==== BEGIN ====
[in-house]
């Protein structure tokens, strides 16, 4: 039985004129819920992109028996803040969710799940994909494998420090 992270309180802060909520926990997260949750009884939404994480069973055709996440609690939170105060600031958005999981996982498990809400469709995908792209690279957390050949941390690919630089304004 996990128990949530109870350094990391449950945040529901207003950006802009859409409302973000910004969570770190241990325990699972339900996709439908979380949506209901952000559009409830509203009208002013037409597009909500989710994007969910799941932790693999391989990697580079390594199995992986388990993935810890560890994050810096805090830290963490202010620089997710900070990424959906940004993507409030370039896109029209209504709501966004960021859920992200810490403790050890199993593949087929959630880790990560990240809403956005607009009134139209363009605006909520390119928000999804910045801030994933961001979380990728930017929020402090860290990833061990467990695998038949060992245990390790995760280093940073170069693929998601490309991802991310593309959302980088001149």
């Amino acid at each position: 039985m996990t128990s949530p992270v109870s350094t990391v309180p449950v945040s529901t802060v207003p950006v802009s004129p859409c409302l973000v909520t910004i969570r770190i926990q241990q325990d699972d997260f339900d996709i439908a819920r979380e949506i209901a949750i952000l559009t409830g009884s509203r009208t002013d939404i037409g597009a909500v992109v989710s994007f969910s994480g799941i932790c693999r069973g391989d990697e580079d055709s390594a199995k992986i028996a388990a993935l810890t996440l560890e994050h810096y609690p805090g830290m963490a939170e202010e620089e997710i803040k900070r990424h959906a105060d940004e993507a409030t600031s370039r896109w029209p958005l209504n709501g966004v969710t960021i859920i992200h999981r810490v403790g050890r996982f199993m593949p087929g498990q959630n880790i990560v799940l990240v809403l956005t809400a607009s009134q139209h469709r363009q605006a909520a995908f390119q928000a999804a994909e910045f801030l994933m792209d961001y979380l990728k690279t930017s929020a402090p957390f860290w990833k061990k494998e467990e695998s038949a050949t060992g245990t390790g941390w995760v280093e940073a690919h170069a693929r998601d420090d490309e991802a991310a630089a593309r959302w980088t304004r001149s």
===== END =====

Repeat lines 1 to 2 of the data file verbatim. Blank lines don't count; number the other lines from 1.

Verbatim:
[in-house]
């Protein structure tokens, strides 16, 4: 039985004129819920992109028996803040969710799940994909494998420090 992270309180802060909520926990997260949750009884939404994480069973055709996440609690939170105060600031958005999981996982498990809400469709995908792209690279957390050949941390690919630089304004 996990128990949530109870350094990391449950945040529901207003950006802009859409409302973000910004969570770190241990325990699972339900996709439908979380949506209901952000559009409830509203009208002013037409597009909500989710994007969910799941932790693999391989990697580079390594199995992986388990993935810890560890994050810096805090830290963490202010620089997710900070990424959906940004993507409030370039896109029209209504709501966004960021859920992200810490403790050890199993593949087929959630880790990560990240809403956005607009009134139209363009605006909520390119928000999804910045801030994933961001979380990728930017929020402090860290990833061990467990695998038949060992245990390790995760280093940073170069693929998601490309991802991310593309959302980088001149």